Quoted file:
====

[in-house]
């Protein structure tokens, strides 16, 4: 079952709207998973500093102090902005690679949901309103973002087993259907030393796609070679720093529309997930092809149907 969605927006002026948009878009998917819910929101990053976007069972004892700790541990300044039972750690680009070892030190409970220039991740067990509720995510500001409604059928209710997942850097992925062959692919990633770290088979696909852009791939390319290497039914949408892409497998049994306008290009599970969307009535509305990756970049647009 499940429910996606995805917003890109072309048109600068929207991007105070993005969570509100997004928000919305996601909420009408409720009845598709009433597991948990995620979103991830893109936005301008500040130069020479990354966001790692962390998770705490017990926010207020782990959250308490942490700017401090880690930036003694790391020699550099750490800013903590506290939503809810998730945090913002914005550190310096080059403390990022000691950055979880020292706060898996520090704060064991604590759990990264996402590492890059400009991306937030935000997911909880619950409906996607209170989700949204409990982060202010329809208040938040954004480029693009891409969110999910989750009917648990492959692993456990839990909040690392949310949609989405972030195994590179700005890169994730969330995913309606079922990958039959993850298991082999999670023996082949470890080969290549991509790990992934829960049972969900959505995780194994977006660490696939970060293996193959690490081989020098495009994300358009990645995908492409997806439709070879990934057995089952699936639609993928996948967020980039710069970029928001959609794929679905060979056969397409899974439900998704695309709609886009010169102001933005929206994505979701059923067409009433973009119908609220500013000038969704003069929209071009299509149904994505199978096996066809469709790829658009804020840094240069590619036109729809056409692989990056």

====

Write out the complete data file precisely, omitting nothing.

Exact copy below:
[in-house]
């Protein structure tokens, strides 16, 4: 079952709207998973500093102090902005690679949901309103973002087993259907030393796609070679720093529309997930092809149907 969605927006002026948009878009998917819910929101990053976007069972004892700790541990300044039972750690680009070892030190409970220039991740067990509720995510500001409604059928209710997942850097992925062959692919990633770290088979696909852009791939390319290497039914949408892409497998049994306008290009599970969307009535509305990756970049647009 499940429910996606995805917003890109072309048109600068929207991007105070993005969570509100997004928000919305996601909420009408409720009845598709009433597991948990995620979103991830893109936005301008500040130069020479990354966001790692962390998770705490017990926010207020782990959250308490942490700017401090880690930036003694790391020699550099750490800013903590506290939503809810998730945090913002914005550190310096080059403390990022000691950055979880020292706060898996520090704060064991604590759990990264996402590492890059400009991306937030935000997911909880619950409906996607209170989700949204409990982060202010329809208040938040954004480029693009891409969110999910989750009917648990492959692993456990839990909040690392949310949609989405972030195994590179700005890169994730969330995913309606079922990958039959993850298991082999999670023996082949470890080969290549991509790990992934829960049972969900959505995780194994977006660490696939970060293996193959690490081989020098495009994300358009990645995908492409997806439709070879990934057995089952699936639609993928996948967020980039710069970029928001959609794929679905060979056969397409899974439900998704695309709609886009010169102001933005929206994505979701059923067409009433973009119908609220500013000038969704003069929209071009299509149904994505199978096996066809469709790829658009804020840094240069590619036109729809056409692989990056």